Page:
PG: One thing we take from The Godfather is the freedom to move about in time, especially Godfather II. It’s one of the most innovative uses of cross-cutting between decades and characters, but it all adds up to one story. Sometimes you see the effect first and then the cause, and there’s something fascinating about that. Talking about Westerns, there’s also a nostalgia to it, but then there’s also the feeling of starting new, which is one thing in common between the Western and The Godfather. You’re seeing people who are creating their own worlds in a new world, America. The question is, “How is it going to be here?”
The French Connection
VG: I don’t know if The French Connection completely qualifies for Better Call Saul, but it was definitely an influence for me on the pilot of Breaking Bad. It’s another movie I could watch once a week for the rest of my life. It came out in 1971 but still, to my eyes, looks as fresh and original as anything being currently made. It does not ever feel dated, and I can’t even figure out why that is, because it’s very much a very specific time and place. What I took from it on Breaking Bad in the pilot was the stable handheld look, which we have now moved away from on Better Call Saul just to differentiate. But there’s a newsreel-type feel to the photography. They shot it holding the cameras as steadily as they humanly could. There’s always a bit of breathing, there’s always a bit of life to these shots, not this kind of “let’s whip the camera around like we’re having a seizure” shit. There’s restraint.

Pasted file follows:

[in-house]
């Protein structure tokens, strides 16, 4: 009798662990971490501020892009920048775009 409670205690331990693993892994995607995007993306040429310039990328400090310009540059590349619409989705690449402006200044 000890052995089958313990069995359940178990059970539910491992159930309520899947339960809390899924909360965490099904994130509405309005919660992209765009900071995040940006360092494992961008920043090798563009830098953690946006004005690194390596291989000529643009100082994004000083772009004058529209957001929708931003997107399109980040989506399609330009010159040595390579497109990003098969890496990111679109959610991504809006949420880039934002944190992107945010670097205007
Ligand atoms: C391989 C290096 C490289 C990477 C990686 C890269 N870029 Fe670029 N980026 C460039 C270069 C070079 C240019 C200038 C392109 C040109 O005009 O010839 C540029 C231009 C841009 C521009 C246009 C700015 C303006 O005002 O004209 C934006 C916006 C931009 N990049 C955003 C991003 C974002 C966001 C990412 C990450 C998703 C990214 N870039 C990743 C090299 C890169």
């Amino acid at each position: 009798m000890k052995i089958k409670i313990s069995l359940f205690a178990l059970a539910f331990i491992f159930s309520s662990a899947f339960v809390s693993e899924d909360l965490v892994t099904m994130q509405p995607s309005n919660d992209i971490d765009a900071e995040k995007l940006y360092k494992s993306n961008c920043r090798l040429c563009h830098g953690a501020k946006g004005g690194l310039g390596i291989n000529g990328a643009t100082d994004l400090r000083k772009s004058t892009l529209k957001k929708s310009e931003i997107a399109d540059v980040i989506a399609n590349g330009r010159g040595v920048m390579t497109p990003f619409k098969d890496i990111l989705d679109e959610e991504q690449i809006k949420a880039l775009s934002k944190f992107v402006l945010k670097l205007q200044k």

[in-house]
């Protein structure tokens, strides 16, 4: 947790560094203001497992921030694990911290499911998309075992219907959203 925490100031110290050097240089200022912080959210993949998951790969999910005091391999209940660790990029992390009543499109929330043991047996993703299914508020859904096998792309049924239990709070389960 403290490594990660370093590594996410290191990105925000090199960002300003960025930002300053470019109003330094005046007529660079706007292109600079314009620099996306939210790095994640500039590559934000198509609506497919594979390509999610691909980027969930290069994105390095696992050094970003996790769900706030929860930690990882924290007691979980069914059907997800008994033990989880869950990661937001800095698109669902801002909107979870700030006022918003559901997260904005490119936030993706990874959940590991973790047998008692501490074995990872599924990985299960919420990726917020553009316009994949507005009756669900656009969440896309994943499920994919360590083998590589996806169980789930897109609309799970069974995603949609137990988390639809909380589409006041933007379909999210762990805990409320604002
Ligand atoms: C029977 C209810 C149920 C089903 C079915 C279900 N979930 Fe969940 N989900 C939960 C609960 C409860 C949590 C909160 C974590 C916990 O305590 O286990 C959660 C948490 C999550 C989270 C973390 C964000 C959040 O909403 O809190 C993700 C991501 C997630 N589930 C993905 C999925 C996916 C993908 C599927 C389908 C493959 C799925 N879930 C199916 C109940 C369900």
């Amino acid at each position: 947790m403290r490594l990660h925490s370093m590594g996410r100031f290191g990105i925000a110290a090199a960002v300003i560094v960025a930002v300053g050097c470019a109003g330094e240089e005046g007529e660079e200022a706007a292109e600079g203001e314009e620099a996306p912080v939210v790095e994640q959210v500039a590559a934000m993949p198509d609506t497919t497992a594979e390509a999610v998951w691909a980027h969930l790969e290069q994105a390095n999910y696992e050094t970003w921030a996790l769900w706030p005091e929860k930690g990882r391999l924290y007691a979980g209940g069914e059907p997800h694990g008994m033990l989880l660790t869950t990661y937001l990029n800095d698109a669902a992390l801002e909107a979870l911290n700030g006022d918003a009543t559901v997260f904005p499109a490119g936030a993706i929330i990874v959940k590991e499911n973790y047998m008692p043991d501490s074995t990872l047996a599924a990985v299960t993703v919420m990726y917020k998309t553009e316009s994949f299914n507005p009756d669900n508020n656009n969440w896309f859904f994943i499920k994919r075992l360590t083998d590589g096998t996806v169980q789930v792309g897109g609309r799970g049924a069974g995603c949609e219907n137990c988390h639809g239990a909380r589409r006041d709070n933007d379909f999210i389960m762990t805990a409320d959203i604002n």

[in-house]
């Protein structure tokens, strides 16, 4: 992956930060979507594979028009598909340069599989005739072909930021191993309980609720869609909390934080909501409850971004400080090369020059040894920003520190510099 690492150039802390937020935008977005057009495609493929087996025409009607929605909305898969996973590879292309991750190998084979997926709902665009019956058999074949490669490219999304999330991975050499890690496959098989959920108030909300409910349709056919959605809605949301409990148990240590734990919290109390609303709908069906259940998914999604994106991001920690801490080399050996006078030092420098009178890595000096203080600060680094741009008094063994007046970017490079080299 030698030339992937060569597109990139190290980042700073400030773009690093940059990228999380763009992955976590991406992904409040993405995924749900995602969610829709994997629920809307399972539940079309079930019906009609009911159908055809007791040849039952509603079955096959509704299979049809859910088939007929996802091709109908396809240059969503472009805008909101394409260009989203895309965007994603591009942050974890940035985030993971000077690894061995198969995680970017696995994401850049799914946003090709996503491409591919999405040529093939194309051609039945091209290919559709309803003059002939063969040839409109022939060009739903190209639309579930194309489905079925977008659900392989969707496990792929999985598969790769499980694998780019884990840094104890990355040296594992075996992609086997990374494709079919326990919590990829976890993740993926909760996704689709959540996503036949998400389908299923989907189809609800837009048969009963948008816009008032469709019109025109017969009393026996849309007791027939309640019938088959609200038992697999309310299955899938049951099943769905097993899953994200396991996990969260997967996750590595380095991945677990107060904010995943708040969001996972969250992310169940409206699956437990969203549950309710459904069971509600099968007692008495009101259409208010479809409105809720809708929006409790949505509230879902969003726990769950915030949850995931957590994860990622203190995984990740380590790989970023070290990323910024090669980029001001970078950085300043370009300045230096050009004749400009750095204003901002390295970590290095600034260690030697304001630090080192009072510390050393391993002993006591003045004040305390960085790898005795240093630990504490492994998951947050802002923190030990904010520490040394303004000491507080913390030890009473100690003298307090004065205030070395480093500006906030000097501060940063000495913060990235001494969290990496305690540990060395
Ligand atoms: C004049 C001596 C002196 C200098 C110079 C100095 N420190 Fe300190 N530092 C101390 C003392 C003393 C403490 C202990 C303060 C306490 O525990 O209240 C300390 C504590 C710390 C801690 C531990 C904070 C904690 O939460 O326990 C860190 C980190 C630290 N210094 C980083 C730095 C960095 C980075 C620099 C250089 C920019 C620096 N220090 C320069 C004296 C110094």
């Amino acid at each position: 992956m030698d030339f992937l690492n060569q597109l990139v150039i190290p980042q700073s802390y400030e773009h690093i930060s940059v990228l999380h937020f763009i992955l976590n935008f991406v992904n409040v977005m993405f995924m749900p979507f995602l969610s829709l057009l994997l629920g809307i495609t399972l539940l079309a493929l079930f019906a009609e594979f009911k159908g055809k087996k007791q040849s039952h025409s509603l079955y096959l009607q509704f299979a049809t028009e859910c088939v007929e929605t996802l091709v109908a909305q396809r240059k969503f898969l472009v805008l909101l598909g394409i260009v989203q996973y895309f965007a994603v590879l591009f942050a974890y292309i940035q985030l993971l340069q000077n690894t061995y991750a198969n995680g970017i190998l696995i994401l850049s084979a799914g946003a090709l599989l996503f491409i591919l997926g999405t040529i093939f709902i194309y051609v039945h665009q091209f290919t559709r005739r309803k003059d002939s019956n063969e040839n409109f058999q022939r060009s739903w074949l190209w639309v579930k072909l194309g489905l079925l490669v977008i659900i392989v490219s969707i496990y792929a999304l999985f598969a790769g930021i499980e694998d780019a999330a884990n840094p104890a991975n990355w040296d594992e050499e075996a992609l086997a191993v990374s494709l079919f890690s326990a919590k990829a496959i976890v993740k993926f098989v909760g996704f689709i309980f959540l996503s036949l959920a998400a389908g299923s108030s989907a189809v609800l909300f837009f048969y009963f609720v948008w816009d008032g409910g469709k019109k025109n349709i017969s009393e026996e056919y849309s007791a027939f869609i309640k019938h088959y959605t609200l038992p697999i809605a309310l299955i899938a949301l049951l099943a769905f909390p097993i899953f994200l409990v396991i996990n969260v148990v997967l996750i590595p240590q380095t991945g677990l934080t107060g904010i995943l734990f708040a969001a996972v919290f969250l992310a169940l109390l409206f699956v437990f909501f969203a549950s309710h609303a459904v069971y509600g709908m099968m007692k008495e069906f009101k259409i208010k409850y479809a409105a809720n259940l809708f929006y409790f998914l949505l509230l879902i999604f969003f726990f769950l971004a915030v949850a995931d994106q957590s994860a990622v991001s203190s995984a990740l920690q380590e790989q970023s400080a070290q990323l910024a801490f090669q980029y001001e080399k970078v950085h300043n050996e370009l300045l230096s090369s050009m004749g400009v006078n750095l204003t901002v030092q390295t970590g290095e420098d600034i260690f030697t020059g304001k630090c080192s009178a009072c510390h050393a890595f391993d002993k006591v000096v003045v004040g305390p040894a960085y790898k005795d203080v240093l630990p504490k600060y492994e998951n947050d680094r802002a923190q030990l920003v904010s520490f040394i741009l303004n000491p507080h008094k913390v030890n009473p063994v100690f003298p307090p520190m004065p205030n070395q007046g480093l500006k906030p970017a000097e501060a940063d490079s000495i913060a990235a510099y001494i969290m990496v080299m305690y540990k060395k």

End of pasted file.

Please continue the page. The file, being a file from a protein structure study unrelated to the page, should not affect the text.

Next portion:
Bernardo Bertolucci’s The Conformist
PG: We are stuck in the ‘70s, aren’t we? When we started Better Call Saul, we started looking at different movies and art to try to figure out what this new show was going to look like, and we kept coming back to imagery from The Conformist. Bertolucci directed it, but it was Vittorio Storaro who was the DP and Ferdinando Scarfiotti was the production designer. [It] uses color in such interesting ways. It goes through a man’s life and his memories, and the color is different in different eras, but there are some very unusual, striking compositions where characters will be not framed the way one would expect. It’s not classical good composition, but the compositions all had good meaning.
VG: There’s a great shot in the final episode of season one of Better Call Saul. Peter directed it and it’s toward of the end of the episode when Jimmy is in the parking lot of the courthouse and he’s debating going into the courthouse and taking this job that he’s been offered at this big law firm, Davis and Main. Peter put Jimmy low and to the far right of the frame so you’ve got this wide frame of the big building in the background. Jimmy is a small figure, just head and shoulders down in the lower extreme right of the frame.
That shot to me is particularly striking—a little of that stuff goes a long way. It fits the character’s mood and inner turmoil in that moment, so story-wise it works like gangbusters. It’s the kind of thing, like, it’s too much salt on your French fries. Just the right amount of seasoning makes for the best stew, so to speak.
This interview has been edited and condensed.